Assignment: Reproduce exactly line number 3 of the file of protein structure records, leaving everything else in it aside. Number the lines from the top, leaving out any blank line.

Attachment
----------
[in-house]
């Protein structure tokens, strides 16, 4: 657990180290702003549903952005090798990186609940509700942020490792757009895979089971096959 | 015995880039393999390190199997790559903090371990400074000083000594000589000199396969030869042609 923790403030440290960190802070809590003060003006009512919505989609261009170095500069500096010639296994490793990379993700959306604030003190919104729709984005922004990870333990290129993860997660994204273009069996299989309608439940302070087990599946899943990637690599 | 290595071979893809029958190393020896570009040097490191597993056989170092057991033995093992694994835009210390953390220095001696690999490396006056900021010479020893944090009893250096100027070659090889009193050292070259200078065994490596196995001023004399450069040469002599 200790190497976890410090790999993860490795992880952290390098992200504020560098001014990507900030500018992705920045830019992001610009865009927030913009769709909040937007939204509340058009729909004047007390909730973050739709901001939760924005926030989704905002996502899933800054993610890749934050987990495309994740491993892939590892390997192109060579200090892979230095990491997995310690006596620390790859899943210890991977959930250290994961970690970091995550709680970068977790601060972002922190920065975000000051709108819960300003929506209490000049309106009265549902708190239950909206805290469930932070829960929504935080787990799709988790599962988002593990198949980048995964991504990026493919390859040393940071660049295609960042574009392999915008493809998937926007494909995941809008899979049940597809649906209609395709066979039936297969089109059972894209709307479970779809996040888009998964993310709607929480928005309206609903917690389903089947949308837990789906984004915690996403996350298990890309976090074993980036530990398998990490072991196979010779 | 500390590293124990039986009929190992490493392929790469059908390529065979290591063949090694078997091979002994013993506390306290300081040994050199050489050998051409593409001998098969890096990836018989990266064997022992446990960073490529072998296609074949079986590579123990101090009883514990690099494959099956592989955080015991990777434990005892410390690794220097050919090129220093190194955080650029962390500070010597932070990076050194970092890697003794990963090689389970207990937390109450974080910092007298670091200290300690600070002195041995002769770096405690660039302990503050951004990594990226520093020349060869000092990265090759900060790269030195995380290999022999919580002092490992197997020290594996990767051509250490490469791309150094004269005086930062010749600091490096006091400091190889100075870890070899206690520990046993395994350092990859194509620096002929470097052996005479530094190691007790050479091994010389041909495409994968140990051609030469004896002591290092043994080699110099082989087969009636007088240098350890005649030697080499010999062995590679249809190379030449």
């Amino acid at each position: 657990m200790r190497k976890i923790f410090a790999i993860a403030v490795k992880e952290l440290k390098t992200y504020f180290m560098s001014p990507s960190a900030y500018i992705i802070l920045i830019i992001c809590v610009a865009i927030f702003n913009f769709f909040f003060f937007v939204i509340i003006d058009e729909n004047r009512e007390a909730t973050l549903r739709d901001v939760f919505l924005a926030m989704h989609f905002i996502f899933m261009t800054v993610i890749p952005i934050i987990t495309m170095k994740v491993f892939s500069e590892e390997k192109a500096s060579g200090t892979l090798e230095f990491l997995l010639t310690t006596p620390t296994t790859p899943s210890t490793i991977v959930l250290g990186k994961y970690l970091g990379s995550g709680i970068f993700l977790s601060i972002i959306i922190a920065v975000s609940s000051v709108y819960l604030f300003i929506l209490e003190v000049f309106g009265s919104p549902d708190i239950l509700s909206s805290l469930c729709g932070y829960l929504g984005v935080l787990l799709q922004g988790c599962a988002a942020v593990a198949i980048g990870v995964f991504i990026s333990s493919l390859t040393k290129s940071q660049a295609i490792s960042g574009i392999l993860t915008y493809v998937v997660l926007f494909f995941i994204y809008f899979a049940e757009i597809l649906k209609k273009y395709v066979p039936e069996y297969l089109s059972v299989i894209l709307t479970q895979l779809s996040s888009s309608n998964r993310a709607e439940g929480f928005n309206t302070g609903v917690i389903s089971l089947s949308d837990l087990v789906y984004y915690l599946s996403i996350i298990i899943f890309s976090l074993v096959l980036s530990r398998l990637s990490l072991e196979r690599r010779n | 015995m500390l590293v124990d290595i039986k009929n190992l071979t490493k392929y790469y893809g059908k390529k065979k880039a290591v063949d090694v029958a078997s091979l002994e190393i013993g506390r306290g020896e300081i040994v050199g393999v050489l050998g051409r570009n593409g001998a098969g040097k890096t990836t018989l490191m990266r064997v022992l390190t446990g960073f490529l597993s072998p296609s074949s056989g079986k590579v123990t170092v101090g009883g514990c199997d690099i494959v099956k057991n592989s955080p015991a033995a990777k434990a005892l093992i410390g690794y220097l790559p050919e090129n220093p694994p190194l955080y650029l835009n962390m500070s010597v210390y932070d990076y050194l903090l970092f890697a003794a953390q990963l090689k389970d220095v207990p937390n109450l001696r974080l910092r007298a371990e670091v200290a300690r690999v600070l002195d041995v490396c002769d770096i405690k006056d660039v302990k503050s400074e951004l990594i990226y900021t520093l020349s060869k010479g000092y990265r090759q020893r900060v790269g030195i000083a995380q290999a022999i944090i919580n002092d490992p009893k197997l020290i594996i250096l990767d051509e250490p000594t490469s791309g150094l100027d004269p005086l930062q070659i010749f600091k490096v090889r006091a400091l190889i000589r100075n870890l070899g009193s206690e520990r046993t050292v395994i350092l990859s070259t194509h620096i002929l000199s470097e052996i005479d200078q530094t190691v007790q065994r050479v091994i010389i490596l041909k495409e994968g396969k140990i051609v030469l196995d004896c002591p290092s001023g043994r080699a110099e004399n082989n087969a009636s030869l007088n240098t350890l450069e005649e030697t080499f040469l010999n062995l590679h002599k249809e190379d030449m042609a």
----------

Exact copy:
């Amino acid at each position: 657990m200790r190497k976890i923790f410090a790999i993860a403030v490795k992880e952290l440290k390098t992200y504020f180290m560098s001014p990507s960190a900030y500018i992705i802070l920045i830019i992001c809590v610009a865009i927030f702003n913009f769709f909040f003060f937007v939204i509340i003006d058009e729909n004047r009512e007390a909730t973050l549903r739709d901001v939760f919505l924005a926030m989704h989609f905002i996502f899933m261009t800054v993610i890749p952005i934050i987990t495309m170095k994740v491993f892939s500069e590892e390997k192109a500096s060579g200090t892979l090798e230095f990491l997995l010639t310690t006596p620390t296994t790859p899943s210890t490793i991977v959930l250290g990186k994961y970690l970091g990379s995550g709680i970068f993700l977790s601060i972002i959306i922190a920065v975000s609940s000051v709108y819960l604030f300003i929506l209490e003190v000049f309106g009265s919104p549902d708190i239950l509700s909206s805290l469930c729709g932070y829960l929504g984005v935080l787990l799709q922004g988790c599962a988002a942020v593990a198949i980048g990870v995964f991504i990026s333990s493919l390859t040393k290129s940071q660049a295609i490792s960042g574009i392999l993860t915008y493809v998937v997660l926007f494909f995941i994204y809008f899979a049940e757009i597809l649906k209609k273009y395709v066979p039936e069996y297969l089109s059972v299989i894209l709307t479970q895979l779809s996040s888009s309608n998964r993310a709607e439940g929480f928005n309206t302070g609903v917690i389903s089971l089947s949308d837990l087990v789906y984004y915690l599946s996403i996350i298990i899943f890309s976090l074993v096959l980036s530990r398998l990637s990490l072991e196979r690599r010779n | 015995m500390l590293v124990d290595i039986k009929n190992l071979t490493k392929y790469y893809g059908k390529k065979k880039a290591v063949d090694v029958a078997s091979l002994e190393i013993g506390r306290g020896e300081i040994v050199g393999v050489l050998g051409r570009n593409g001998a098969g040097k890096t990836t018989l490191m990266r064997v022992l390190t446990g960073f490529l597993s072998p296609s074949s056989g079986k590579v123990t170092v101090g009883g514990c199997d690099i494959v099956k057991n592989s955080p015991a033995a990777k434990a005892l093992i410390g690794y220097l790559p050919e090129n220093p694994p190194l955080y650029l835009n962390m500070s010597v210390y932070d990076y050194l903090l970092f890697a003794a953390q990963l090689k389970d220095v207990p937390n109450l001696r974080l910092r007298a371990e670091v200290a300690r690999v600070l002195d041995v490396c002769d770096i405690k006056d660039v302990k503050s400074e951004l990594i990226y900021t520093l020349s060869k010479g000092y990265r090759q020893r900060v790269g030195i000083a995380q290999a022999i944090i919580n002092d490992p009893k197997l020290i594996i250096l990767d051509e250490p000594t490469s791309g150094l100027d004269p005086l930062q070659i010749f600091k490096v090889r006091a400091l190889i000589r100075n870890l070899g009193s206690e520990r046993t050292v395994i350092l990859s070259t194509h620096i002929l000199s470097e052996i005479d200078q530094t190691v007790q065994r050479v091994i010389i490596l041909k495409e994968g396969k140990i051609v030469l196995d004896c002591p290092s001023g043994r080699a110099e004399n082989n087969a009636s030869l007088n240098t350890l450069e005649e030697t080499f040469l010999n062995l590679h002599k249809e190379d030449m042609a």